Saturday, April 6, 2013
The Troll Garden by Willa Cather (The Willa Cather Project).
1. "Flavia and Her Artists"
2. "The Sculptor's Funeral"
3. "A Death in the Desert"
4. "The Garden Lodge"
5. "The Marriage of Phaedra"
6. "A Wagner Matinee"
7. "Paul's Case"
Four of these stories were later revised and republished in 1920 in Youth and the Bright Medusa (I will be reading these at some point, so I will make note of any differences).
I was really looking forward to reading some of Cather's short stories, especially since the only story I had read prior to this project was "Paul's Case" (I actually use the story with my sophomores and their American Author research project. I was also looking forward to seeing the difference between her poetry, novels, and these condensed stories.
I was very excited going into the stories, and while there were some hits and misses, I really loved the collection as whole.
The first story, "Flavia and Her Artists" was a bit odd. The first few pages seemed a bit off-putting and I wasn't sure what point Cather was trying to make. The story takes place at Flavia's home, where she offers refuge to artists so they may explore their crafts. There is a bit of a mix-up when one of the writers attempts to hide an article written about Flavia. By the end of the story, I understood Cather's point, but I was not that excited by the story as a whole.
"The Sculptor's Funeral" is a story I really loved. The body of a famed sculptor returns to his small town accompanied by a friend. As the body returns to the town, the friend is forced to listen to the ridicule the town has towards the famed man. Eventually it reaches a climax and the friend goes off. :) It was an interesting read-especially in the context of life and death and what you can really mean to the people you leave behind. Definitely one of my favorites in the collection.
"A Death in the Desert" is about a young man who is often mistaken for his famous composer brother. On a trip, he meets with an ailing woman who once worked with his brother. The slowly get to know each other and discuss the old times with his brother pre-fame. Again, it was a pretty good story, but I wasn't as devoted emotionally as I hoped I would have been.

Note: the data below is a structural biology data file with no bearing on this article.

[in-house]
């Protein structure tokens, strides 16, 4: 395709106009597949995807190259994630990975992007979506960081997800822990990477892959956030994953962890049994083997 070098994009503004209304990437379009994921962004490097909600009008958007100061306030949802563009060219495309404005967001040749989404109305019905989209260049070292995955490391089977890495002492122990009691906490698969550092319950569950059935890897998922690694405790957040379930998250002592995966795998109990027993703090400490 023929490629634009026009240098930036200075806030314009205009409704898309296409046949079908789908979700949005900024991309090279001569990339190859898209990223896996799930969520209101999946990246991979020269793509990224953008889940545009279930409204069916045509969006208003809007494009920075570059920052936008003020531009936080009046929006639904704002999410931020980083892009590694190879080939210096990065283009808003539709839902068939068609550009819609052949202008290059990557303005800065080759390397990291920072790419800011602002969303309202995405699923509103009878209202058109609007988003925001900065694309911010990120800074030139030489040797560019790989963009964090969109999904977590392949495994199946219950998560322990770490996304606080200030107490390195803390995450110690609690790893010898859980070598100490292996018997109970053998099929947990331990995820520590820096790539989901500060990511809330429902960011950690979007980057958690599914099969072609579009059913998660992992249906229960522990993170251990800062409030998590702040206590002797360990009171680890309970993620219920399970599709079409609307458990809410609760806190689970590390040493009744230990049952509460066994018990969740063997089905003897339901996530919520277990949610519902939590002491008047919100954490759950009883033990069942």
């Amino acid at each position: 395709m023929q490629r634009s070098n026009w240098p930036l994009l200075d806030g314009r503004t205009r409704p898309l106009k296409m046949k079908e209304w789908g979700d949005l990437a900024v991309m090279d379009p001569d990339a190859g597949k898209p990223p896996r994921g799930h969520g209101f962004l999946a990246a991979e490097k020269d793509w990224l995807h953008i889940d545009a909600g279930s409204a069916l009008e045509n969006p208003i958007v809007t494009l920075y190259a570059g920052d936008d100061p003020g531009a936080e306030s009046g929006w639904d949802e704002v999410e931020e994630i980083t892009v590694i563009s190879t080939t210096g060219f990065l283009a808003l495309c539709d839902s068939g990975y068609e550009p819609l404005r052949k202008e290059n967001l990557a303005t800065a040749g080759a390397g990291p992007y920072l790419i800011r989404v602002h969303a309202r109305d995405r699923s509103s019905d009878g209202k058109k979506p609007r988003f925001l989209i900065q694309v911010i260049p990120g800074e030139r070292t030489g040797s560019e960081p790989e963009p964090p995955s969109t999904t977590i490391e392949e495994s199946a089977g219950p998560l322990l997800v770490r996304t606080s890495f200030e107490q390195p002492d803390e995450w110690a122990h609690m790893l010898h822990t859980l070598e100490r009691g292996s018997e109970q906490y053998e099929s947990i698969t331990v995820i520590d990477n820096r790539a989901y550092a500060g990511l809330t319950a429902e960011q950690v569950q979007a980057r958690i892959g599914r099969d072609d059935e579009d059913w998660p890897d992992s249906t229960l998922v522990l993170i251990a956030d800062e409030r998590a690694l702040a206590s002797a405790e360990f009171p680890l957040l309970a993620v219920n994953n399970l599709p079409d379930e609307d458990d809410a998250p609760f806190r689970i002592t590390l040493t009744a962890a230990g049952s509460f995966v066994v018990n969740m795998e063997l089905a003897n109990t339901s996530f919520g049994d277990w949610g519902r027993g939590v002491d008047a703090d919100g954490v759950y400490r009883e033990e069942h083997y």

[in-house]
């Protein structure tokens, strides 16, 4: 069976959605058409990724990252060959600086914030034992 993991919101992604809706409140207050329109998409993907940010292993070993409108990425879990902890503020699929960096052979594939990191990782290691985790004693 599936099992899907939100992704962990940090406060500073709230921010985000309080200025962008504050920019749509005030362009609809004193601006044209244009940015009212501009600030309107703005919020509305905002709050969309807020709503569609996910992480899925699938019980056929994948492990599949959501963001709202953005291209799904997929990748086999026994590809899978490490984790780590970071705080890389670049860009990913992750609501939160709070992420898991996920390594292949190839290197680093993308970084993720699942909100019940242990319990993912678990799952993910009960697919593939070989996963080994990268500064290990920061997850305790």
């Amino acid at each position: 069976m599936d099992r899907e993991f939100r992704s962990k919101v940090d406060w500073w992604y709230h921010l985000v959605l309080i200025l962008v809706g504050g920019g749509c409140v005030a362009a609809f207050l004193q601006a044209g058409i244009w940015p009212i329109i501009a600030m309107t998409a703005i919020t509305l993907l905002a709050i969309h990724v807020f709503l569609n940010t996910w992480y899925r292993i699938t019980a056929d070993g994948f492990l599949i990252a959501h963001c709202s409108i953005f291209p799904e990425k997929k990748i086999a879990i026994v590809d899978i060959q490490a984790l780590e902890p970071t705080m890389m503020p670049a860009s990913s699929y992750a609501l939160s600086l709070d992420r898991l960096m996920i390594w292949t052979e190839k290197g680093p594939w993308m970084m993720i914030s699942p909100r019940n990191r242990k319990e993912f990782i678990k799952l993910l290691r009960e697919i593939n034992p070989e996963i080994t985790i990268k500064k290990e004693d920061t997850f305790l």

In "The Garden Lodge," a woman contemplates tearing down and destroying the Garden Lodge where she used to spend time with a composer friend. I think Cather's goal was to show the struggle between reality and dreams-and the choice that some make to go with reality-but I think it failed to come across strongly. I wasn't that big of a fan.
"The Marriage of Phaedra" is about a biographer of a famous painter, who is trying to find more information about the painter's unfinished work. Again, I think there was supposed to be a big moral lesson to this, but I really failed to pull it from the story. In my opinion, I think this was the weakest story of the collection.
"A Wagner Matinee" is one of the best of the collection. A young man is hosting his aunt in the city and decides to take her to a concert. He is worried that she won't be interested, but as the music starts, he watches her become more and more enthralled in the music. I loved this one. As a musician, I really loved the musical connections and the emotion Cather invoked just by discussing the effect of music on a person.
The last story in the collection, "Paul's Case," is the stand out story. It is, by far, the best story in the collection and with good reason. Paul seems to meet circumstance after circumstance that break his spirit...and I can't say more without giving anything away. In one word: beautiful. You need to read this story.
In all, this was a great collection of short stories. I'm looking forward to seeing Cather's later short stories, as well as the revisions made to some of these.
*This title was read as a part of The Willa Cather Project-my focused attempt to read Cather's complete works in chronological order. Click on the link for more information about the project and my goals.*